A new report shows that Texas’ youngest children with disabilities and developmental delays have been left out of critical services during years of state cuts to Early Childhood Intervention (ECI) and new Medicaid reimbursement rate cuts for children’s therapies.
Today Texans Care for Children released a new report on the Texas high-quality pre-k grant program established by HB 4, providing a new analysis of school district participation in the grant program and policy recommendations.
A new report required by the state Legislature as part of the high-quality pre-k bill passed in 2015 recommends that Texas limit all pre-k classrooms to a maximum of 22 students and allow no more than 11 students for each teacher or aide in pre-k classes with more than 15 students “in order to create conditions for high-quality classrooms.”
Today the Texas Education Agency (TEA) announced that 578 independent school districts and charter districts educating the vast majority of Texas student will receive grants for the 2016-2017 school year under the state's new high-quality pre-k grant program, demonstrating great interest across the state in early childhood education.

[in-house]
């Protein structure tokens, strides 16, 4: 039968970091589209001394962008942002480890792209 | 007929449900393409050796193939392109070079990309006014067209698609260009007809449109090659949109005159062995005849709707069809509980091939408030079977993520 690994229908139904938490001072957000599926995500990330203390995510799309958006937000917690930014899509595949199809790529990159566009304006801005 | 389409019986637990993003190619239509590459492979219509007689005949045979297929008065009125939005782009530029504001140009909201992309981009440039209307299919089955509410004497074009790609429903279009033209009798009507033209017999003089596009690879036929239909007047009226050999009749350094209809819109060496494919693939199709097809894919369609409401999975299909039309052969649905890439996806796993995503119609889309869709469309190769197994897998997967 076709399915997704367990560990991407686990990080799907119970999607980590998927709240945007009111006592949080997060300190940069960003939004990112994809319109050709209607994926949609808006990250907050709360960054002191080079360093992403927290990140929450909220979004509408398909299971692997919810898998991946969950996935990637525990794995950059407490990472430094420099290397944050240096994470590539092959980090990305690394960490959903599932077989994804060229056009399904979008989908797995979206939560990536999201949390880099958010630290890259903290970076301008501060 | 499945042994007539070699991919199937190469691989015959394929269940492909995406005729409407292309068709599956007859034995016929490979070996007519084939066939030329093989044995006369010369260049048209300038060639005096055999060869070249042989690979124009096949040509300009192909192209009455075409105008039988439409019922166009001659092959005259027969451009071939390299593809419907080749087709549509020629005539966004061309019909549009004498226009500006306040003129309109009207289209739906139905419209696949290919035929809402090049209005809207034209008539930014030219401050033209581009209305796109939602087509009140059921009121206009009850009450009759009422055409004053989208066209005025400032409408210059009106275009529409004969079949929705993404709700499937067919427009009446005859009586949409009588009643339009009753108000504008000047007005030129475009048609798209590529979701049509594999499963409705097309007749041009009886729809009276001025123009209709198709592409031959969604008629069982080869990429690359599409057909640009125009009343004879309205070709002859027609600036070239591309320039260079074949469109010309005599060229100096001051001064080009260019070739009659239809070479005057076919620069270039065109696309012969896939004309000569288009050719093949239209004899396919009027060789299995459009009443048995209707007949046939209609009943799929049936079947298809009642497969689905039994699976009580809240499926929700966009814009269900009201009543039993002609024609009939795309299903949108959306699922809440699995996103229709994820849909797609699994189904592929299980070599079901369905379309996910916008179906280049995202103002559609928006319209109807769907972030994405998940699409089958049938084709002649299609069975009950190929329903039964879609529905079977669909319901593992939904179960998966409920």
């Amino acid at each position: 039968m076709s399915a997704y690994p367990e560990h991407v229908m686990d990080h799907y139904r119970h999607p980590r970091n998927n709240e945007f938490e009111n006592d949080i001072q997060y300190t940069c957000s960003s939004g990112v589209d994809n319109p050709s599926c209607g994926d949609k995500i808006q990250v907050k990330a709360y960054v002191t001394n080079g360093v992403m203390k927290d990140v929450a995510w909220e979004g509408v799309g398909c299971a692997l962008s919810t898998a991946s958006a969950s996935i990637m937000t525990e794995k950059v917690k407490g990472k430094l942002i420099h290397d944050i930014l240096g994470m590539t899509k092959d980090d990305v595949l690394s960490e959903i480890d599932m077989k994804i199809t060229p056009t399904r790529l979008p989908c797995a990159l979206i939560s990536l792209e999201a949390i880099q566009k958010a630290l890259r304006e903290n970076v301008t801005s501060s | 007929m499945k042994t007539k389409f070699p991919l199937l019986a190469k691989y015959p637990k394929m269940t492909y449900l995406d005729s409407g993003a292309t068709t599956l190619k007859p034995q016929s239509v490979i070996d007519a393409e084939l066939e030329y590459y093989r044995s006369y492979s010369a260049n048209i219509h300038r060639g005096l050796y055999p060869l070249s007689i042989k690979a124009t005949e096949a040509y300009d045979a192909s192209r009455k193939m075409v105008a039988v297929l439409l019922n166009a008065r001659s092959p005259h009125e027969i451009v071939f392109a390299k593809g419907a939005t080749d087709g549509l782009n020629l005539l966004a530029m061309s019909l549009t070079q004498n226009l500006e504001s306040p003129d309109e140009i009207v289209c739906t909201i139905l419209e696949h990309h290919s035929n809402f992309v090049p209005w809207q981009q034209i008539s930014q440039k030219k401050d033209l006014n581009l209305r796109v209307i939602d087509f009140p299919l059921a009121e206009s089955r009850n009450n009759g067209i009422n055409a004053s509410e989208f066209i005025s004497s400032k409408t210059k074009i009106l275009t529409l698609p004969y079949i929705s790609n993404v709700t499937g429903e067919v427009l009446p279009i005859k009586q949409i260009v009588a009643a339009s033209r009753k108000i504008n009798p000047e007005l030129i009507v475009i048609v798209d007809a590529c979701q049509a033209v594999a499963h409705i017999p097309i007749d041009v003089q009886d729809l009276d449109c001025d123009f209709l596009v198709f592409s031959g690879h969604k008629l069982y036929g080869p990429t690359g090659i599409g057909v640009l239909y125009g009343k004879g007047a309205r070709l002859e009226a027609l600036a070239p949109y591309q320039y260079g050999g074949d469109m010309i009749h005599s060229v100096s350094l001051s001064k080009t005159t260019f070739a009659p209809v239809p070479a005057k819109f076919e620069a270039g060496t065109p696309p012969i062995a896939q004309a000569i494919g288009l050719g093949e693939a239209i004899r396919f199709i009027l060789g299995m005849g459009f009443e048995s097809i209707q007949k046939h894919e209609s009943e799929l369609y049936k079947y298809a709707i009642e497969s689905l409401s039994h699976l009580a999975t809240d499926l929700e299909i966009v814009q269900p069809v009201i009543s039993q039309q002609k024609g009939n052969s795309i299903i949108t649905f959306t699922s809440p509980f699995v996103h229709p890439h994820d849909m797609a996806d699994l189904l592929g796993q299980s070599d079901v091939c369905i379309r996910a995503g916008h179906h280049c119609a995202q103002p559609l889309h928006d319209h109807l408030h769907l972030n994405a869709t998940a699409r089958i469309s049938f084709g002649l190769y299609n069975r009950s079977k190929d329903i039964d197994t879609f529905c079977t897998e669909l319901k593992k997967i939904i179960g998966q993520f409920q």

Citing recent police use of force on students in Texas schools by school resource officers, today nine advocacy organizations called on Gov. Greg Abbott to establish a task force to examine school policing issues in preparation for the 2017 legislative session and school year.
A new report from the Texas Department of Family and Protective Services (DFPS) shows that the safety of Texas children is jeopardized by the high caseloads assigned to Child Protective Services (CPS) caseworkers.
The Texas Education Grantmakers Advocacy Consortium (TEGAC) is pleased to announce it is awarding a grant in the amount of $90,000 to Texans Care for Children to analyze school district participation in the state's new high-quality pre-k grant program and issue its findings prior to the 2017 legislative session.
The number of Texas children who are uninsured declined last year, but the state is in a dead heat with Alaska for the highest rate of uninsured children in the nation, according to a report released today.